NCAER Workshop – "Studies on Indo-Bangladesh Trade"

Future to be based on trust and the spirit of cooperation – Jairam Ramesh

 

 

The adage, "the answer to the most difficult question is often a very simple one", is probably true of Indo-Bangladesh trade relations. It is quite impossible to overstate the value that could accrue to both countries’ domestic economies and the quantum leap upwards in terms of living standards that the inhabitants of one of the most impoverished regions of the world could experience if only both governments simplified procedures, improved infrastructure, and, above all, diluted their trade policies of its political content.

 

NCAER has been associated with analyses of the problems, both trade and non-trade related, that bedevil regional trade in the region in general and the Indo-Bangladesh bilateral track in particular. Our senior economist, Sanjib Pohit has contributed to World Bank's studies on different dimensions of the two economies’ partnership in the context of its extensive 

 

 

 

 

 

 

 

 

 

 

 

 

 

 

 

 

 

       (From left, Ashok V. Desai, Jairam Ramesh and Suman Bery)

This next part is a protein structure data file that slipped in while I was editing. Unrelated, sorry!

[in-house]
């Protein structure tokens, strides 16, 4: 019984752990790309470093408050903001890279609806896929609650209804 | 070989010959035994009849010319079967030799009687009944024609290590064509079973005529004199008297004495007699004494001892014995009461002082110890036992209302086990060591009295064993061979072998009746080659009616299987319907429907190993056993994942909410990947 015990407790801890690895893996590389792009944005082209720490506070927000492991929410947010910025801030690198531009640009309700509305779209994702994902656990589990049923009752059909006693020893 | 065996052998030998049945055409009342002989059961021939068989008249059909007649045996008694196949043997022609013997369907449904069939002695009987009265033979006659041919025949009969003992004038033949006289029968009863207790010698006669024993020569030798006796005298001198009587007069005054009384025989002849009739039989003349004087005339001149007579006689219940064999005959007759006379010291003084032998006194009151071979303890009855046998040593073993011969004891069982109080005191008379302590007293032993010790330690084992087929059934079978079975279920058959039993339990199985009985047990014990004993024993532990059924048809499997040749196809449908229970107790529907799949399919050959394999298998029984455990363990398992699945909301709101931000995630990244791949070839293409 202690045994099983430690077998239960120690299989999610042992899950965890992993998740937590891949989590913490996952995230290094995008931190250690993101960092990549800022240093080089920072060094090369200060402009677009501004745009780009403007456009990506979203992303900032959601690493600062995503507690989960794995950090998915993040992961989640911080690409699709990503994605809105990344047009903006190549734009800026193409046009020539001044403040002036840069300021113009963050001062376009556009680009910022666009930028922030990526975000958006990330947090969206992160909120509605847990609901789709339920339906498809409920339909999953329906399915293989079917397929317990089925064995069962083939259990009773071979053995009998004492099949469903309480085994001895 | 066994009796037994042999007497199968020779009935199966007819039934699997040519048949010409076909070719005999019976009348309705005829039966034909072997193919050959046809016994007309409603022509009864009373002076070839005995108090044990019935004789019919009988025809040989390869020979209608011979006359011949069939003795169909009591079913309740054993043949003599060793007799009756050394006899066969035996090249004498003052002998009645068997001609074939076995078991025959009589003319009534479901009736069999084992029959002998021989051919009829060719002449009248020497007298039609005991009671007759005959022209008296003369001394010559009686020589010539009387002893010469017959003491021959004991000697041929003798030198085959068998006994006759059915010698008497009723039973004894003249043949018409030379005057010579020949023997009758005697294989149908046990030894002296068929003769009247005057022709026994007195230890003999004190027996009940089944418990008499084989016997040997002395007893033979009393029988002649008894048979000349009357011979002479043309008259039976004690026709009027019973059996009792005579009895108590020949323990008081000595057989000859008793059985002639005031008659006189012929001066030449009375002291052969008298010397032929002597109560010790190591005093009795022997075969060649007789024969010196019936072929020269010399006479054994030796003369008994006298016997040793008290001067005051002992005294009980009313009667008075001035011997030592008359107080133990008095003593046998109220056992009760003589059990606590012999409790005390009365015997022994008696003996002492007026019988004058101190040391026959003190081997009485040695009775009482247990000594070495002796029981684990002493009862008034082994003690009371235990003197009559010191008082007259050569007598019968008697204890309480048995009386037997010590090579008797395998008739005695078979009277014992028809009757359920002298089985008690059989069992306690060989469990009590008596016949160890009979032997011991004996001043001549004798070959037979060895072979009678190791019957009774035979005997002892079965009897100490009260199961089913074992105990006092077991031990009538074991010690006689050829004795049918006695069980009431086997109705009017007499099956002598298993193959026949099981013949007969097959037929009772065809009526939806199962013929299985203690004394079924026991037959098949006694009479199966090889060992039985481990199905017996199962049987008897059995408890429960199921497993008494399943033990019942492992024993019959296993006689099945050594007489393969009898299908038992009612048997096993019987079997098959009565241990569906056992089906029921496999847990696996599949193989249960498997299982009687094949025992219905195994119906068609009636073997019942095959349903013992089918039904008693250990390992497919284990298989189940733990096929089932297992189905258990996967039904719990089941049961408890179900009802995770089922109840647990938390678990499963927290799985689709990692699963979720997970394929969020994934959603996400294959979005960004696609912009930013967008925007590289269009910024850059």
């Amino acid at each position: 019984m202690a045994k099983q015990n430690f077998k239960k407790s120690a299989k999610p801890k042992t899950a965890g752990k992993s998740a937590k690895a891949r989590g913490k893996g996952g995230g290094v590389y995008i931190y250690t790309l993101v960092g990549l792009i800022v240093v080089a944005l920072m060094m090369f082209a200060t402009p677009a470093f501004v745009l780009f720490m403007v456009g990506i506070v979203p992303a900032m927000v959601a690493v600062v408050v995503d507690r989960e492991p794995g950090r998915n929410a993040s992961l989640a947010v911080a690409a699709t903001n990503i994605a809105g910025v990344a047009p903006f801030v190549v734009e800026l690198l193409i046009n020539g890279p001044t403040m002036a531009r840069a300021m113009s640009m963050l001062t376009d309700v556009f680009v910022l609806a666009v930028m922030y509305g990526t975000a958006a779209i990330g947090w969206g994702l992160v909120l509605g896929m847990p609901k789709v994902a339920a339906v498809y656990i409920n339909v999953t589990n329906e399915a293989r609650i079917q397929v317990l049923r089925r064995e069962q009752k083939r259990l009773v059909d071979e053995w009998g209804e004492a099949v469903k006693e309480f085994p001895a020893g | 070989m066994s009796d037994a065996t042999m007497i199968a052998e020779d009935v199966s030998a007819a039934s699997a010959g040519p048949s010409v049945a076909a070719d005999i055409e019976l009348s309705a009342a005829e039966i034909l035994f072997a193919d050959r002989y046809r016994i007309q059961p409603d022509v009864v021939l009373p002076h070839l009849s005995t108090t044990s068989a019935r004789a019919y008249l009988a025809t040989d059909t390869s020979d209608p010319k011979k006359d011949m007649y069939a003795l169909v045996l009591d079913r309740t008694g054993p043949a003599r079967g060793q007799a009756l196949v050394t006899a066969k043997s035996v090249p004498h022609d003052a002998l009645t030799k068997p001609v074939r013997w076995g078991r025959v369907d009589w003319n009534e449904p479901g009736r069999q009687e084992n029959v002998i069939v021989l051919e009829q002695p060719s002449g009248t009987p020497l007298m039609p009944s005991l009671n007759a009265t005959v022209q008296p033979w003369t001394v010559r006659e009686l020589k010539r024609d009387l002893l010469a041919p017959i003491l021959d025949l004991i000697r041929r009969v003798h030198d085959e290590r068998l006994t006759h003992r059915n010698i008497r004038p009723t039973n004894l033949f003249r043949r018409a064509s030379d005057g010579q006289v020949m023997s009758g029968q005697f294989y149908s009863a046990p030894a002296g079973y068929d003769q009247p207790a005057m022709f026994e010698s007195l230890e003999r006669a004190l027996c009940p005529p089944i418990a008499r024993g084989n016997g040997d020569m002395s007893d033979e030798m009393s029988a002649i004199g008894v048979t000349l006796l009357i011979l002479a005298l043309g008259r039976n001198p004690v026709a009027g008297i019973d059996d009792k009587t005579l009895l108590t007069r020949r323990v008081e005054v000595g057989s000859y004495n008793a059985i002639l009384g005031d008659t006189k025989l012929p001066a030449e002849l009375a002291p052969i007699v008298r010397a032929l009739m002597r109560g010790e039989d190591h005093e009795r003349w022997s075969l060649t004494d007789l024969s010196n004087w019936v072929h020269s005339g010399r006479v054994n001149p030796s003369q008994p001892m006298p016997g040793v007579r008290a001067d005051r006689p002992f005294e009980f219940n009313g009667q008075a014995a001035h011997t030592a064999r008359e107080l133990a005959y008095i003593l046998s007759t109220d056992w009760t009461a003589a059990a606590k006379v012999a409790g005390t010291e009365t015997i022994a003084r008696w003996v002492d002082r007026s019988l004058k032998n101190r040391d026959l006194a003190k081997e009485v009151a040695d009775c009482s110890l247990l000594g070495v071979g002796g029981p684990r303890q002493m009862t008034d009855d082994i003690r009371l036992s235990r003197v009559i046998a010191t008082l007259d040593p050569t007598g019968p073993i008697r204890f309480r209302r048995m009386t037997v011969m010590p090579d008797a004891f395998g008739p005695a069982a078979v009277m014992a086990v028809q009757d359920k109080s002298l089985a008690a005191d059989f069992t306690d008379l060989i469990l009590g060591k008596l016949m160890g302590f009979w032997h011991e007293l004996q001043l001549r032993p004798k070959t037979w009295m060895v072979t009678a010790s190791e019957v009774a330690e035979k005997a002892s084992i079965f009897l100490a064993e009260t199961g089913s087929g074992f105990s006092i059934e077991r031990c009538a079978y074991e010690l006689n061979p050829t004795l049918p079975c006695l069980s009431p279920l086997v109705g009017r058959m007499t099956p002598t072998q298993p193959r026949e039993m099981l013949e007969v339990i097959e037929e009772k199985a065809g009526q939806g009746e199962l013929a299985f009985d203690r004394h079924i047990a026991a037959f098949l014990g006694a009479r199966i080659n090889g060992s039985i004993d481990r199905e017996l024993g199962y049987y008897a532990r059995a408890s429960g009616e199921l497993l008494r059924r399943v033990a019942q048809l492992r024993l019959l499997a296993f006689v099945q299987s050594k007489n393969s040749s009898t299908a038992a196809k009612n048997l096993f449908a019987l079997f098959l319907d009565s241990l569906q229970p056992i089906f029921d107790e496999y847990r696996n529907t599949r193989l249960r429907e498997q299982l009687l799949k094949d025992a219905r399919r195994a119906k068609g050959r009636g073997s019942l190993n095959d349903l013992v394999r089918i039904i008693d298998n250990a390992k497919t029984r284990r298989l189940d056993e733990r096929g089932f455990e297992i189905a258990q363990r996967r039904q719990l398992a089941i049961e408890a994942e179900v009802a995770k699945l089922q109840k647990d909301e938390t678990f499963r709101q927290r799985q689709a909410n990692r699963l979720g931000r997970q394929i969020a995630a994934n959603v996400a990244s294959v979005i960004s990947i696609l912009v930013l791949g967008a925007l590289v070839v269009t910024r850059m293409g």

work programme on South Asian trade and country policies impacting it. It was in this connection that a workshop was organised at Parisila Bhawan on Tuesday, March 20.

 

The Indian Minister of State for Commerce, Mr Jairam Ramesh, in his keynote address, manifested his keen interest in ensuring that Indo-Bangladesh trade overcome its three-decade-old logjam and achieve full potential. Its been a decade since the historic water sharing agreement (over Farakka in December 1996) was signed and now India is in the process of developing a big package of collaborations based on water and other natural resources.

 

 

KEY POLICY DECISIONS